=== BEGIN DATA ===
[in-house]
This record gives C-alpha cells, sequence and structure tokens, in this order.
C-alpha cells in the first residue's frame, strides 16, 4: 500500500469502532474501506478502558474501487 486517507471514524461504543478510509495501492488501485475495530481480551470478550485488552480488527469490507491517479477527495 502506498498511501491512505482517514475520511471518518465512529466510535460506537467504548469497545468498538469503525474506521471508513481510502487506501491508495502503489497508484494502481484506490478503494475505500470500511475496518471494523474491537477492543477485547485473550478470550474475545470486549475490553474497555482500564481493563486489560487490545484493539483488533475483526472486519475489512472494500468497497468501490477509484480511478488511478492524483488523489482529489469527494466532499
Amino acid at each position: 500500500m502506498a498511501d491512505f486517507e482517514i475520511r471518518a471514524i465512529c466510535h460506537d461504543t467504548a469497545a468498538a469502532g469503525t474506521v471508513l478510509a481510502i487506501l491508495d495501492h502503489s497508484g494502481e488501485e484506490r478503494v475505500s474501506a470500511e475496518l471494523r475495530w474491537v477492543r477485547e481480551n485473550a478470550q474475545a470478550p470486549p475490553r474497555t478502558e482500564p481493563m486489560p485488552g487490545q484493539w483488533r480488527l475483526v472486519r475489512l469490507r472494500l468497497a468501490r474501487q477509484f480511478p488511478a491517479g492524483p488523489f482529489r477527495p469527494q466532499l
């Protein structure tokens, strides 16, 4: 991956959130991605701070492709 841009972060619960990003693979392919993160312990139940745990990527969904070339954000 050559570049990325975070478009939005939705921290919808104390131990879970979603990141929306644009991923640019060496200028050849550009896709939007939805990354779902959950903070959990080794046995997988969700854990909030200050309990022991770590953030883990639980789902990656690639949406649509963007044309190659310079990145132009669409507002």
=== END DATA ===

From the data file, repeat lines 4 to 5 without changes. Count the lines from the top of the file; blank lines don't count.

Amino acid at each position: 500500500m502506498a498511501d491512505f486517507e482517514i475520511r471518518a471514524i465512529c466510535h460506537d461504543t467504548a469497545a468498538a469502532g469503525t474506521v471508513l478510509a481510502i487506501l491508495d495501492h502503489s497508484g494502481e488501485e484506490r478503494v475505500s474501506a470500511e475496518l471494523r475495530w474491537v477492543r477485547e481480551n485473550a478470550q474475545a470478550p470486549p475490553r474497555t478502558e482500564p481493563m486489560p485488552g487490545q484493539w483488533r480488527l475483526v472486519r475489512l469490507r472494500l468497497a468501490r474501487q477509484f480511478p488511478a491517479g492524483p488523489f482529489r477527495p469527494q466532499l
């Protein structure tokens, strides 16, 4: 991956959130991605701070492709 841009972060619960990003693979392919993160312990139940745990990527969904070339954000 050559570049990325975070478009939005939705921290919808104390131990879970979603990141929306644009991923640019060496200028050849550009896709939007939805990354779902959950903070959990080794046995997988969700854990909030200050309990022991770590953030883990639980789902990656690639949406649509963007044309190659310079990145132009669409507002």